A complex Hadamard matrix is any complex ${\displaystyle N\times N}$ matrix ${\displaystyle H}$ satisfying two conditions:

• unimodularity (the modulus of each entry is unity): ${\displaystyle |H_{jk}|=1{\text{ for ))j,k=1,2,\dots ,N}$
• orthogonality: ${\displaystyle HH^{\dagger }=NI}$,

where ${\displaystyle \dagger }$ denotes the Hermitian transpose of ${\displaystyle H}$ and ${\displaystyle I}$ is the identity matrix. The concept is a generalization of Hadamard matrices. Note that any complex Hadamard matrix ${\displaystyle H}$ can be made into a unitary matrix by multiplying it by ${\displaystyle {\frac {1}{\sqrt {N))))$; conversely, any unitary matrix whose entries all have modulus ${\displaystyle {\frac {1}{\sqrt {N))))$ becomes a complex Hadamard upon multiplication by ${\displaystyle {\sqrt {N)).}$

Complex Hadamard matrices arise in the study of operator algebras and the theory of quantum computation. Real Hadamard matrices and Butson-type Hadamard matrices form particular cases of complex Hadamard matrices.

Complex Hadamard matrices exist for any natural number ${\displaystyle N}$ (compare with the real case, in which Hadamard matrices do not exist for every ${\displaystyle N}$ and existence is not known for every permissible ${\displaystyle N}$). For instance the Fourier matrices (the complex conjugate of the DFT matrices without the normalizing factor),

${\displaystyle [F_{N}]_{jk}:=\exp[2\pi i(j-1)(k-1)/N]{\quad {\rm {for\quad ))}j,k=1,2,\dots ,N}$

belong to this class.

## Equivalency

Two complex Hadamard matrices are called equivalent, written ${\displaystyle H_{1}\simeq H_{2))$, if there exist diagonal unitary matrices ${\displaystyle D_{1},D_{2))$ and permutation matrices ${\displaystyle P_{1},P_{2))$ such that

${\displaystyle H_{1}=D_{1}P_{1}H_{2}P_{2}D_{2}.}$

Any complex Hadamard matrix is equivalent to a dephased Hadamard matrix, in which all elements in the first row and first column are equal to unity.

For ${\displaystyle N=2,3}$ and ${\displaystyle 5}$ all complex Hadamard matrices are equivalent to the Fourier matrix ${\displaystyle F_{N))$. For ${\displaystyle N=4}$ there exists a continuous, one-parameter family of inequivalent complex Hadamard matrices,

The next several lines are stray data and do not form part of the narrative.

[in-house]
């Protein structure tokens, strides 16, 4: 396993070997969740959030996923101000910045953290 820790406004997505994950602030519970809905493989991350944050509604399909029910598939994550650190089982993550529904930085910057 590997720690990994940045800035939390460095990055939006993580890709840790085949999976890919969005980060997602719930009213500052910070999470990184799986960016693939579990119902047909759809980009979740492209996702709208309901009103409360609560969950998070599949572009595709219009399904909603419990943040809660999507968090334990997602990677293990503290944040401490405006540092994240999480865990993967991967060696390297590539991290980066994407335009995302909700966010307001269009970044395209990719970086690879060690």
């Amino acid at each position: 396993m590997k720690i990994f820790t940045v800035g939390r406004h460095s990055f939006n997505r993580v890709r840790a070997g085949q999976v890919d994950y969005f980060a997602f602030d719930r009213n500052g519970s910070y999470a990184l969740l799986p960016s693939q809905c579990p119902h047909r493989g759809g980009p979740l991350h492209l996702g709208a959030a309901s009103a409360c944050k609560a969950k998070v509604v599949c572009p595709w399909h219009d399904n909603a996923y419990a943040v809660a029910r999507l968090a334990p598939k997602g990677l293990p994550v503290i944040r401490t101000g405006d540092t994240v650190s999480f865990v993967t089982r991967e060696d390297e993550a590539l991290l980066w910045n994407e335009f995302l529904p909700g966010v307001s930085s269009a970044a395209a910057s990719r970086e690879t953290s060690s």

${\displaystyle F_{4}^{(1)}(a):={\begin{bmatrix}1&1&1&1\\1&ie^{ia}&-1&-ie^{ia}\\1&-1&1&-1\\1&-ie^{ia}&-1&ie^{ia}\end{bmatrix)){\quad {\rm {with\quad ))}a\in [0,\pi ).}$

For ${\displaystyle N=6}$ the following families of complex Hadamard matrices are known:

• a single two-parameter family which includes ${\displaystyle F_{6))$,
• a single one-parameter family ${\displaystyle D_{6}(t)}$,
• a one-parameter orbit ${\displaystyle B_{6}(\theta )}$, including the circulant Hadamard matrix ${\displaystyle C_{6))$,
• a two-parameter orbit including the previous two examples ${\displaystyle X_{6}(\alpha )}$,
• a one-parameter orbit ${\displaystyle M_{6}(x)}$ of symmetric matrices,
• a two-parameter orbit including the previous example ${\displaystyle K_{6}(x,y)}$,
• a three-parameter orbit including all the previous examples ${\displaystyle K_{6}(x,y,z)}$,
• a further construction with four degrees of freedom, ${\displaystyle G_{6))$, yielding other examples than ${\displaystyle K_{6}(x,y,z)}$,
• a single point - one of the Butson-type Hadamard matrices, ${\displaystyle S_{6}\in H(3,6)}$.

It is not known, however, if this list is complete, but it is conjectured that ${\displaystyle K_{6}(x,y,z),G_{6},S_{6))$ is an exhaustive (but not necessarily irredundant) list of all complex Hadamard matrices of order 6.

## References

• U. Haagerup, Orthogonal maximal abelian *-subalgebras of the n×n matrices and cyclic n-roots, Operator Algebras and Quantum Field Theory (Rome), 1996 (Cambridge, MA: International Press) pp 296–322.
• P. Dita, Some results on the parametrization of complex Hadamard matrices, J. Phys. A: Math. Gen. 37, 5355-5374 (2004).
• F. Szollosi, A two-parametric family of complex Hadamard matrices of order 6 induced by hypocycloids, preprint, arXiv:0811.3930v2 [math.OA]
• W. Tadej and K. Życzkowski, A concise guide to complex Hadamard matrices Open Systems & Infor. Dyn. 13 133-177 (2006)
• For an explicit list of known ${\displaystyle N=6}$ complex Hadamard matrices and several examples of Hadamard matrices of size 7-16 see Catalogue of Complex Hadamard Matrices